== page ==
Medical Research Council - London Institute of Medical Sciences

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Aping Monkey Hearts
18 July 2018

Aping Monkey Hearts

Heart failure is the leading cause of death across the world – saving patients usually involves spotting and treating issues like heart disease early, or a race for emergency care later on. Here is a breakthrough – human embryonic stem cells turned into new cardiomyocytes, cells that repair heart tissue before permanent damage takes hold. Following a heart attack, the muscle of this macaque monkey heart is riddled with holes – scar tissue (blue) quickly fills the gaps left in the damaged heart wall (red), gradually weakening the heart towards complete failure. But an injection of around 750 million human cardiomyocytes (green) integrate into the monkey muscle – over the next few weeks they peel back the scar tissue, repairing the heart. Researchers believe that similar injections will become routine following human heart attacks, backed up by careful monitoring as new heart cells begin to heal our most precious organ.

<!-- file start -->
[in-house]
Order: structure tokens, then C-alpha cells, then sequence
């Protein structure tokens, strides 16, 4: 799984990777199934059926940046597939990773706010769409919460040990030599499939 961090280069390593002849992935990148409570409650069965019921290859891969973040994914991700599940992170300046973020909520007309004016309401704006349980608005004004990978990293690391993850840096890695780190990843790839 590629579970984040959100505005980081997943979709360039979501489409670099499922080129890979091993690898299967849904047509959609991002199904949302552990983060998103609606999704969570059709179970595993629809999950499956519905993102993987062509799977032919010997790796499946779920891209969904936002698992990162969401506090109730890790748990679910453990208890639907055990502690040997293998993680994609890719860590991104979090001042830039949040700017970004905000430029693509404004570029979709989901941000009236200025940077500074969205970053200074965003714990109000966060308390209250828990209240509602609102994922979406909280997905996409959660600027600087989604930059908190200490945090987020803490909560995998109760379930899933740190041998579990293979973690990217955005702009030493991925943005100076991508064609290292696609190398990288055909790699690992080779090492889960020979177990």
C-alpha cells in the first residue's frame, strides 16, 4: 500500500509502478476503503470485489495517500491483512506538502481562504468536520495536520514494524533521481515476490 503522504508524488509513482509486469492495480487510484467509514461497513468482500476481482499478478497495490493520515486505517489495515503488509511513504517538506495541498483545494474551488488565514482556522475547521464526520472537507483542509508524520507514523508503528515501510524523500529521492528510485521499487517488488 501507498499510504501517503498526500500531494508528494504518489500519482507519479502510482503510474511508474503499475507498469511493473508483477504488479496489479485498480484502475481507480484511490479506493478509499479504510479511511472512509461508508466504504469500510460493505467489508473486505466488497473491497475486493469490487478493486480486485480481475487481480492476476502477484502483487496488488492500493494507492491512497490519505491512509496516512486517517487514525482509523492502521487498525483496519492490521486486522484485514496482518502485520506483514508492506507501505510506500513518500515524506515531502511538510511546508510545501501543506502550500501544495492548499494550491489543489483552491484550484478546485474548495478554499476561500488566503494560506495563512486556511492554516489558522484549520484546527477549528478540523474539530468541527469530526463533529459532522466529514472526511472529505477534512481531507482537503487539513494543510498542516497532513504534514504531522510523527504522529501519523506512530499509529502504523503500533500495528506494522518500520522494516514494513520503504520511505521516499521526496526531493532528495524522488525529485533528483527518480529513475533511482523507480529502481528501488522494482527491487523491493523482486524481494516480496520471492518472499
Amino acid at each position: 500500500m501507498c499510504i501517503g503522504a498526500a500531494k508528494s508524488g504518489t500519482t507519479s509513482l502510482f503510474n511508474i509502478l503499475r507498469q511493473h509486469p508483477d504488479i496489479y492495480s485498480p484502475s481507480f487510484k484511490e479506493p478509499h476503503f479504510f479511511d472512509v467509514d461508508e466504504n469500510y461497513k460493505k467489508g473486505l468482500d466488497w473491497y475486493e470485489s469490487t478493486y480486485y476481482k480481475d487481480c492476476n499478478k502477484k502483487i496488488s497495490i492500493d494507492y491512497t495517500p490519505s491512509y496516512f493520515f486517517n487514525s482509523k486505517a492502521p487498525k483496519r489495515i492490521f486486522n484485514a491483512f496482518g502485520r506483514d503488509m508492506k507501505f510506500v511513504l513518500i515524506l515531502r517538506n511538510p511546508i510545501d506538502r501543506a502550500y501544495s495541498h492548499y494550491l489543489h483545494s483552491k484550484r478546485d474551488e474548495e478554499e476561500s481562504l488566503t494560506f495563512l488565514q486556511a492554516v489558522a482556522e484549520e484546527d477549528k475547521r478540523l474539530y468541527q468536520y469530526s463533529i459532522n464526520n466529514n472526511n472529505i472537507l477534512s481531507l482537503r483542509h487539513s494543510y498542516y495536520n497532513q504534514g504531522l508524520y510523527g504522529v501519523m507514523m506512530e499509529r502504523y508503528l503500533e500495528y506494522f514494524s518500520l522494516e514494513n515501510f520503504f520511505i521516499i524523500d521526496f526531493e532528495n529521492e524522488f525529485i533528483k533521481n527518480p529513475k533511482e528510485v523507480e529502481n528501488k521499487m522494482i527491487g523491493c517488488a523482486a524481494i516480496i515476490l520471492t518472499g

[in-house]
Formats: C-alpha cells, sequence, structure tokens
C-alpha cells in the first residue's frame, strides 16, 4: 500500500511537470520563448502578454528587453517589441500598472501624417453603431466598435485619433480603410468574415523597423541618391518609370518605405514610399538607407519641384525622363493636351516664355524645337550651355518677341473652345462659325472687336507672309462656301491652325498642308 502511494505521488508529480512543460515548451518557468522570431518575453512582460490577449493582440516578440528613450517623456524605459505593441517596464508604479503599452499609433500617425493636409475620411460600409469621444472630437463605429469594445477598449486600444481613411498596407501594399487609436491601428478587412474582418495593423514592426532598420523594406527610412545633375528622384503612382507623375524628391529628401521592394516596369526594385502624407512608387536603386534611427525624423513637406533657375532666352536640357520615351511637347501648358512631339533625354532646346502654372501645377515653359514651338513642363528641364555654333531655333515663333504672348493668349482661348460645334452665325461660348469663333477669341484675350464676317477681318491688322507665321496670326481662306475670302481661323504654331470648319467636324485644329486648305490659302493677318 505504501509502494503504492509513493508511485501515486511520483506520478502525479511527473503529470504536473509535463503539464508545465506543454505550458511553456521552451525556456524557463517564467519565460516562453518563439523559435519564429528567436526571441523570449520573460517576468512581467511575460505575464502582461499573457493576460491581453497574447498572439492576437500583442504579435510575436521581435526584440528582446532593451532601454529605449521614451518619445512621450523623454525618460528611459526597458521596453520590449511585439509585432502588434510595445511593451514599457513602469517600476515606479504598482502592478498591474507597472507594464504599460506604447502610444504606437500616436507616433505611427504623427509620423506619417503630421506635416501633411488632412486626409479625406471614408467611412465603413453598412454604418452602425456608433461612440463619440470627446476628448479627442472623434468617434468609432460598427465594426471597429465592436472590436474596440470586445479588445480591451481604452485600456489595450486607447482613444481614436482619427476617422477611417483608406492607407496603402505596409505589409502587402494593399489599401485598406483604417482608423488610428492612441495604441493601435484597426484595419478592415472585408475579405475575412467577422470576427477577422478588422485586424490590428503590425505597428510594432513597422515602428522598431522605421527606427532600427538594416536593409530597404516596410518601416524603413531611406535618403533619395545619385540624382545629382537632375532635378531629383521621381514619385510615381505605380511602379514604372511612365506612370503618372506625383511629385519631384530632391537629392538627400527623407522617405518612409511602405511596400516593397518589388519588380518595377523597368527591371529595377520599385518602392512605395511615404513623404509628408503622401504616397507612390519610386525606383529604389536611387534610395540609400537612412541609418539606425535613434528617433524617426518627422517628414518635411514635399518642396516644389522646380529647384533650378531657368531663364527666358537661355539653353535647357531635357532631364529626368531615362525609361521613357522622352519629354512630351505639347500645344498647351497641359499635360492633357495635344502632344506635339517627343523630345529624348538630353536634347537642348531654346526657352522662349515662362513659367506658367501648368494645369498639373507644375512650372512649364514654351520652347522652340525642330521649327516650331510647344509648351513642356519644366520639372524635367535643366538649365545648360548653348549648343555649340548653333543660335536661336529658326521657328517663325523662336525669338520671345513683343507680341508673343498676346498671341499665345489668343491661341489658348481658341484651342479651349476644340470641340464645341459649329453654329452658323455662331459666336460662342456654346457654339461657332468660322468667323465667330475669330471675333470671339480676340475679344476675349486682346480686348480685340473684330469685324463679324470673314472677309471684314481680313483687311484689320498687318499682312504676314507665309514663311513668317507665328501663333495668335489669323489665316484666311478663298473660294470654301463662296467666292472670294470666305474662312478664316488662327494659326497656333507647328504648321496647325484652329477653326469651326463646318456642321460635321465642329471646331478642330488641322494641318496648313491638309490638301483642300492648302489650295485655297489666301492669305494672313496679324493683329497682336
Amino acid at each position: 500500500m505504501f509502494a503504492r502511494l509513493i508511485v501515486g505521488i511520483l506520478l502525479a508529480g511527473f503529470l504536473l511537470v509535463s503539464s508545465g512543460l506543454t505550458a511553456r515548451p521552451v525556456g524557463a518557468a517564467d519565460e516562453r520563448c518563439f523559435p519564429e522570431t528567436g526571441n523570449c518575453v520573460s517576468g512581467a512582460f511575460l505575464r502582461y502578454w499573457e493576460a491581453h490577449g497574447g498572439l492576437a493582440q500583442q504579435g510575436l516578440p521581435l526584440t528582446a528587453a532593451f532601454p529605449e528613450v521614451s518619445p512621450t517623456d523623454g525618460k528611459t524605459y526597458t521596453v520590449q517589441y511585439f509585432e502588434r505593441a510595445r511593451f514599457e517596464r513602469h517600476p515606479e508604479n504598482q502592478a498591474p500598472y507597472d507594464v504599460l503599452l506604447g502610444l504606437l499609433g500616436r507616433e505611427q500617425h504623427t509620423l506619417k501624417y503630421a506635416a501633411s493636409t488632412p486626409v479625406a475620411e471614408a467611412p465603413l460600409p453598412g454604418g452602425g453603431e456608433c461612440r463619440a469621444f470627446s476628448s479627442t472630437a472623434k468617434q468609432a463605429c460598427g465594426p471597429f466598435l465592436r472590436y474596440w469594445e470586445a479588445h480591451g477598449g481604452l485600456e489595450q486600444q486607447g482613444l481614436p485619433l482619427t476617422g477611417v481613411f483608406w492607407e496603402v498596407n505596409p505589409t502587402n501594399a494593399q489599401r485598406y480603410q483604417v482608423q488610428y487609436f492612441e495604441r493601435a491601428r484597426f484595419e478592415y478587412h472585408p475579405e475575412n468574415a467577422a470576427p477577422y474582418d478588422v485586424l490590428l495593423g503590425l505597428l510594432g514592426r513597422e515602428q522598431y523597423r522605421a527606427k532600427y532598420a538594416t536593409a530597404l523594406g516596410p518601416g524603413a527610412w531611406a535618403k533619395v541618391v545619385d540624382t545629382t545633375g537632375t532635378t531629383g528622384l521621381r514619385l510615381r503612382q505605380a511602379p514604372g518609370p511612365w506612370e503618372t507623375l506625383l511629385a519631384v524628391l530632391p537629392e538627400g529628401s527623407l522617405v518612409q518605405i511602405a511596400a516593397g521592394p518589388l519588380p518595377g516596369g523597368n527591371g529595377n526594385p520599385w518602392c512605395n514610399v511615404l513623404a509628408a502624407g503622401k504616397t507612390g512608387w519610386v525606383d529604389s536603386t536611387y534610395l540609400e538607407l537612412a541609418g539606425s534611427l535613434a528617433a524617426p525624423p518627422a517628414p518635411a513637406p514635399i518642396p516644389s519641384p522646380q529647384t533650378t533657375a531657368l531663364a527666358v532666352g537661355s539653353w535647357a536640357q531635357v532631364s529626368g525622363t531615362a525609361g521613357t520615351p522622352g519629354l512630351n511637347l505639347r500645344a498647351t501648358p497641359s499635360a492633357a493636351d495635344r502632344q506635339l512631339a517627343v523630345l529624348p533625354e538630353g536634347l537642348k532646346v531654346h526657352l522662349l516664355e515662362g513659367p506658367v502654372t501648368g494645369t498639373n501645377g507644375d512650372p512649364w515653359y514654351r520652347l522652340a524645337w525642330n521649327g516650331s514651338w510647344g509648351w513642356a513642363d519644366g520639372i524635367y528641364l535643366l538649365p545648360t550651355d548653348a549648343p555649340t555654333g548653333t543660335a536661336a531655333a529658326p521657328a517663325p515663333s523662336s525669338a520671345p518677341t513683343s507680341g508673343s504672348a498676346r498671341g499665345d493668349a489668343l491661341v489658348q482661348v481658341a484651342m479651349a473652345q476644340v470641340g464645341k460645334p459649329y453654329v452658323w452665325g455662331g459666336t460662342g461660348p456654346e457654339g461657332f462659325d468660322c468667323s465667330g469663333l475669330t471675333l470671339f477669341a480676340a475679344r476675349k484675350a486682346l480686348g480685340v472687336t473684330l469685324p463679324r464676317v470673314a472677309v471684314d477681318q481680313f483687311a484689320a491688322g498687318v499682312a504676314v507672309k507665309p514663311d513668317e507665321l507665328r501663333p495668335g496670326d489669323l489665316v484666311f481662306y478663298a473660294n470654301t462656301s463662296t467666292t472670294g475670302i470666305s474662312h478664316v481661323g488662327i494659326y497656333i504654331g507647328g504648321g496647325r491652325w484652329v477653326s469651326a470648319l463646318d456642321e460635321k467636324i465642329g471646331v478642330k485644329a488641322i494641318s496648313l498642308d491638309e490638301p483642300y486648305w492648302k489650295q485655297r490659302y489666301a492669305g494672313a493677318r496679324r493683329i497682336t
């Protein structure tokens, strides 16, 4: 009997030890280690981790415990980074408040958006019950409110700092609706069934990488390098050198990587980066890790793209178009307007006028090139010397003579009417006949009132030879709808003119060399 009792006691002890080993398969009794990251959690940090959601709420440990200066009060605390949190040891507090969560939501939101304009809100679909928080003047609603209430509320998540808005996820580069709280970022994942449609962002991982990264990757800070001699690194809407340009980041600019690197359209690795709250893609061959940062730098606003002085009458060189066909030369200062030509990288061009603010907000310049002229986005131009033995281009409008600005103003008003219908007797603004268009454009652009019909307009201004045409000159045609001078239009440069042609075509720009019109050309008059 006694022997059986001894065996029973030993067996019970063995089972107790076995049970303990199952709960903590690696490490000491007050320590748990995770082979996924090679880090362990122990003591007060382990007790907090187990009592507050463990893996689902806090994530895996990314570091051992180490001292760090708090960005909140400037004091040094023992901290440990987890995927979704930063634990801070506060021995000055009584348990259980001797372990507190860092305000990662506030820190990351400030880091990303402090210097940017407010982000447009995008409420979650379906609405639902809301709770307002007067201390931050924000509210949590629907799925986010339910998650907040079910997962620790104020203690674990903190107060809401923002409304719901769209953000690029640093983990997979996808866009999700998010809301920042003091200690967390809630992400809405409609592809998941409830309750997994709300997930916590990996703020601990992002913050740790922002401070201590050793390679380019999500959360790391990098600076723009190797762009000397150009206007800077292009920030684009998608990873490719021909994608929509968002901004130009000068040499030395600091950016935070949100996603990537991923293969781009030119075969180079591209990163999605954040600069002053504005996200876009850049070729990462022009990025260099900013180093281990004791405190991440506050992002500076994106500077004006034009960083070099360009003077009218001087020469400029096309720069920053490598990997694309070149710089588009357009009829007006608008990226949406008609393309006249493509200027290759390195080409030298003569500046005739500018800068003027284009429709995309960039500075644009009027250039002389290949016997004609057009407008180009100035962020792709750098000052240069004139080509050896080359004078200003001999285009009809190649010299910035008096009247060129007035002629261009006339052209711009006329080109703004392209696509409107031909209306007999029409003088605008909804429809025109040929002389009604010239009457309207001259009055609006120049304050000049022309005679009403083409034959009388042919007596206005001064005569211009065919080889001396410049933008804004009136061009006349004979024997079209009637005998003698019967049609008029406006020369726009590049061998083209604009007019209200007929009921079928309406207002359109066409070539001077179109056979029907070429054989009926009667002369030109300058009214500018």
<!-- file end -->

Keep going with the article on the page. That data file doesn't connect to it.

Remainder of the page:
Written by John Ankers

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